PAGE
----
The program of the Renaissance list in France’s EU elections promises a “new Europe of defense”, but wants each state to “keep its army” and “intervention capacity”.
You refer to a campaign event of Marine Le Pen on 11 May in Cers (in the French department of Hérault). At around 12m 40s the leader of Rassemblement National declares:
“[Emmanuel Macron] proposes, without really admitting it, to usher us towards the end of the national army in favor of a European army. Do you seriously want it to be an unknown commissioner who decides if our children must be enrolled in a war, against Serbia, Russia, and even against the direct interests of France? And what about our nuclear dissuasion capacity? Are we going to share it? Do you want to entrust the nuclear button to stumbling Mr Juncker? Because after 10 o’clock in the morning, that is risky…”
For the EU elections of 26 May, the Renaissance list of French party LREM does indeed propose to “move towards a European army”, and to “advance towards a common intervention capacity” for EU member states. However, it takes care to clarify that “each country must conserve its army and its capacity to launch military operations”, as the presidential party’s program indicates.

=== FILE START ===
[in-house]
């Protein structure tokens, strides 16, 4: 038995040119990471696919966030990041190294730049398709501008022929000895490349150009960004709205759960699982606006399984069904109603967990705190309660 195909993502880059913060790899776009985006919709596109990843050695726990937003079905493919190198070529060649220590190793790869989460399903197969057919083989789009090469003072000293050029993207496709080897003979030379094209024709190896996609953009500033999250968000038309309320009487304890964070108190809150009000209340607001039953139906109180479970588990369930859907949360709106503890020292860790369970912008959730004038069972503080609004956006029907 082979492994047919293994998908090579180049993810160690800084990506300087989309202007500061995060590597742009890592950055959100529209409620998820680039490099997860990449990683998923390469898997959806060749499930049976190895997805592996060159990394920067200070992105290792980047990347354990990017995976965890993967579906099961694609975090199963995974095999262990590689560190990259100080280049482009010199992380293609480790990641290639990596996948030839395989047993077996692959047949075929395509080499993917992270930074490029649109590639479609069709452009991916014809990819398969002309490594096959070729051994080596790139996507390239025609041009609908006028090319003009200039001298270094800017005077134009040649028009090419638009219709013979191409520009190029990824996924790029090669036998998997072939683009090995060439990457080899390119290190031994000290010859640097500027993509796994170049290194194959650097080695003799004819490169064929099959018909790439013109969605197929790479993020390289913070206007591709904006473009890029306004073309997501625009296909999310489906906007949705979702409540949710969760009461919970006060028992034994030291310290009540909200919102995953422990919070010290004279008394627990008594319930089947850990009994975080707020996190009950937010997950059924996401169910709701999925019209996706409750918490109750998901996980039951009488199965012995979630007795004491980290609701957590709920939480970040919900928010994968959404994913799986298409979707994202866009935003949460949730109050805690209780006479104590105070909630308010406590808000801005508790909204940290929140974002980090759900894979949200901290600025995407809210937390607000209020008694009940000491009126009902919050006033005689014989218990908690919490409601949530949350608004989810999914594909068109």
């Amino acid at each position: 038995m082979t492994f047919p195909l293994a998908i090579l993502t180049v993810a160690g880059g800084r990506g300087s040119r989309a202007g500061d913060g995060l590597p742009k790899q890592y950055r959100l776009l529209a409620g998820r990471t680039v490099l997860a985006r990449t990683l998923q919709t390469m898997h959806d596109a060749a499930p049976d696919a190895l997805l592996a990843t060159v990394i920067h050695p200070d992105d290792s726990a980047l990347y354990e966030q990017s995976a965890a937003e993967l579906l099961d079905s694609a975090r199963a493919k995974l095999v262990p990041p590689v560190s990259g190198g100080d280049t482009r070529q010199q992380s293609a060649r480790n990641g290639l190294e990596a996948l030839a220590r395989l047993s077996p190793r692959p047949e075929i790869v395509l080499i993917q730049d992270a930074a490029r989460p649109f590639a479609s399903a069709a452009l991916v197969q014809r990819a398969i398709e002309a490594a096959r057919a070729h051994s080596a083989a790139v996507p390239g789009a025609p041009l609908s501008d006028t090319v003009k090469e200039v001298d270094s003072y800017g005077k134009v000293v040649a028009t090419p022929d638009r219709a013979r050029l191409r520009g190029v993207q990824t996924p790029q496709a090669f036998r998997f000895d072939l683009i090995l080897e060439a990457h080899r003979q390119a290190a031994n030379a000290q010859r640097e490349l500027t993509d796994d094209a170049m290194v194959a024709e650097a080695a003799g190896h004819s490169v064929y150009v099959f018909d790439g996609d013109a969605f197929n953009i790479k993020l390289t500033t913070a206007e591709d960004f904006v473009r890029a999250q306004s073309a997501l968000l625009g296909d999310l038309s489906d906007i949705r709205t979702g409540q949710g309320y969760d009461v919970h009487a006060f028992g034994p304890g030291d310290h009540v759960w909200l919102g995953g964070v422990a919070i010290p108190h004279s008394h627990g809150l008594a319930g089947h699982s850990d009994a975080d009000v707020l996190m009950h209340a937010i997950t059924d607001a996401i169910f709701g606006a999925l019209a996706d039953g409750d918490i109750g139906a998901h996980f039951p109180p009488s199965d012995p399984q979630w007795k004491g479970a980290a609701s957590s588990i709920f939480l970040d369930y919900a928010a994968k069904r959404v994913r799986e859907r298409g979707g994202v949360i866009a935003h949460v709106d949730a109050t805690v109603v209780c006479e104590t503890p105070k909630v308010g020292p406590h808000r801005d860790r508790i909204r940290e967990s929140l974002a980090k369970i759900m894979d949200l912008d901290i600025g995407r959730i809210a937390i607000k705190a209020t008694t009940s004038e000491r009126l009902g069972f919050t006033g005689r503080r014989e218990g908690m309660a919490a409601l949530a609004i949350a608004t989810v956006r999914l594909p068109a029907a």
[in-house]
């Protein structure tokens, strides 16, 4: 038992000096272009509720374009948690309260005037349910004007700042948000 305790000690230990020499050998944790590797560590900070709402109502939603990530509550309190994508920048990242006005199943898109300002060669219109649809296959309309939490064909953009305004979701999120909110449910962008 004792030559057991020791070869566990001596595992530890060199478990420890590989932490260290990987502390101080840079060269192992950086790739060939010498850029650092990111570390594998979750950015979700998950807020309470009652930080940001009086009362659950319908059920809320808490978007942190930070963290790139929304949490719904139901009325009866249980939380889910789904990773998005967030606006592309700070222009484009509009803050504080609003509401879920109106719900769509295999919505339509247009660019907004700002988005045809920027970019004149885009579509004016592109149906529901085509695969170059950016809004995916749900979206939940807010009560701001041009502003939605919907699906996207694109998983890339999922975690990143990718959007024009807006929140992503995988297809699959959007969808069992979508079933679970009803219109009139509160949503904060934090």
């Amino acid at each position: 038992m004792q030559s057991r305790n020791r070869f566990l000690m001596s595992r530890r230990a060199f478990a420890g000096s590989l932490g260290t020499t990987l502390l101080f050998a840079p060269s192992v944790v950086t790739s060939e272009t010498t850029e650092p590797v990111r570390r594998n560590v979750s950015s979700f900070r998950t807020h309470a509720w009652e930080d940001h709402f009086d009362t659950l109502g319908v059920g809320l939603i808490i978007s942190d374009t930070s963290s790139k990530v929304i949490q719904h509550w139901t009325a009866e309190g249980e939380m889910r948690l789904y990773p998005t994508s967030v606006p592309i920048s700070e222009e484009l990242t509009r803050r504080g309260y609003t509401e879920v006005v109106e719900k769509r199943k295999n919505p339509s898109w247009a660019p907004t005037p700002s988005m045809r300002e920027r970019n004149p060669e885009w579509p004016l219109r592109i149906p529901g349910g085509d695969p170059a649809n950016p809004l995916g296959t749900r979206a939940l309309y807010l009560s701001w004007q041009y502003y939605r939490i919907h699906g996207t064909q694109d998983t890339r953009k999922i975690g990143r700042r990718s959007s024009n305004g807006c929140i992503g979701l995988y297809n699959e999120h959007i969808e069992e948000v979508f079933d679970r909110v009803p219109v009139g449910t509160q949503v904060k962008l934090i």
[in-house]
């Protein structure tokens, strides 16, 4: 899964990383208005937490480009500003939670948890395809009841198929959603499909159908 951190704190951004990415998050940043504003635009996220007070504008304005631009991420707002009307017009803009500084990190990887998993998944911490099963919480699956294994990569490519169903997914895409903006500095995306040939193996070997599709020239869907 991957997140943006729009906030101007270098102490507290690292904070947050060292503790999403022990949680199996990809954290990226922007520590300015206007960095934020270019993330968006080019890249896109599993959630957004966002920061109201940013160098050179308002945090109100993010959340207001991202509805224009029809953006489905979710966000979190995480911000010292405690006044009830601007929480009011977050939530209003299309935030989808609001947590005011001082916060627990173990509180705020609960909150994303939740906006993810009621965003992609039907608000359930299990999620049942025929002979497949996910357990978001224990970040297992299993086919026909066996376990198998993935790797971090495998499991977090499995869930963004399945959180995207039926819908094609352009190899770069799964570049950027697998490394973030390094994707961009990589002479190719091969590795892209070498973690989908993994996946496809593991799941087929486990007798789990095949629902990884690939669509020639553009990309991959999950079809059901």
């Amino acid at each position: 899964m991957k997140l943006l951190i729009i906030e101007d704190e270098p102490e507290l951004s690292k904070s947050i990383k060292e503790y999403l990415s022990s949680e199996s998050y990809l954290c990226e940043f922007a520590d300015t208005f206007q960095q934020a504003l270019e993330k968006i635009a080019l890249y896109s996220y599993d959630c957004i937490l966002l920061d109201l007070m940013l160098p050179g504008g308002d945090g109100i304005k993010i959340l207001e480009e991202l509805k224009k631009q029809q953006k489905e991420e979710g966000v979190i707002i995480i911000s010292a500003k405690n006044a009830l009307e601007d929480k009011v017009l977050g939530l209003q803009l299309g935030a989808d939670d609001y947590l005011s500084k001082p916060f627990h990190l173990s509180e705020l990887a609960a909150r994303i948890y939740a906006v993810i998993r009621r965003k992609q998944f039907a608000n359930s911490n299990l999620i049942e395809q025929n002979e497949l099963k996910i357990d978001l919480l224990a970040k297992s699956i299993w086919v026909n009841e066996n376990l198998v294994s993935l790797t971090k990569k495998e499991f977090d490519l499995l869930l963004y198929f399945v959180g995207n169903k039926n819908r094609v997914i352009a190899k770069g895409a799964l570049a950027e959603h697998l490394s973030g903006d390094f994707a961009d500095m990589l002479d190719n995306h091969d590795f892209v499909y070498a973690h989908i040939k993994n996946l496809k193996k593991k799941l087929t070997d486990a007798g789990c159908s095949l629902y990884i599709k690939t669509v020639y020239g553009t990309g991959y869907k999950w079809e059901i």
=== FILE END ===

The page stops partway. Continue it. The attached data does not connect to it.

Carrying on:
The LREM list thus proposes a “new Europe of defense”, via a “defense and security treaty” which includes raised defense spending and the creation of a European defense council.
This represents an additional step following the “European Intervention Initiative” (EII) launched by 9 EU countries in June 2018, which aimed “to promote the emergence of a common European strategic culture and to create the preconditions for future coordinated operations, jointly prepared, across the full spectrum of crises”, according to the French minister of armed forces.
Just before the first meeting of this new body, on 7 November 2018, Emmanuel Macron had already talked of a European army: “We will not protect Europeans if we do not decide to have a real European army”, he said on French radio station Europe 1.
Afterwards, figures close to him played down the statement: “The president used this strong image of a ‘European army’ as a reminder, on the eve of 11 November, of the need for Europeans to strengthen their capacity to act independently”, said a “French source” cited by AFP. Words which “suggest that Mr Macron was not talking about supranational troops but rather coordinated national actions”, added the news agency.
Translation by Harry Bowden, VoxEurop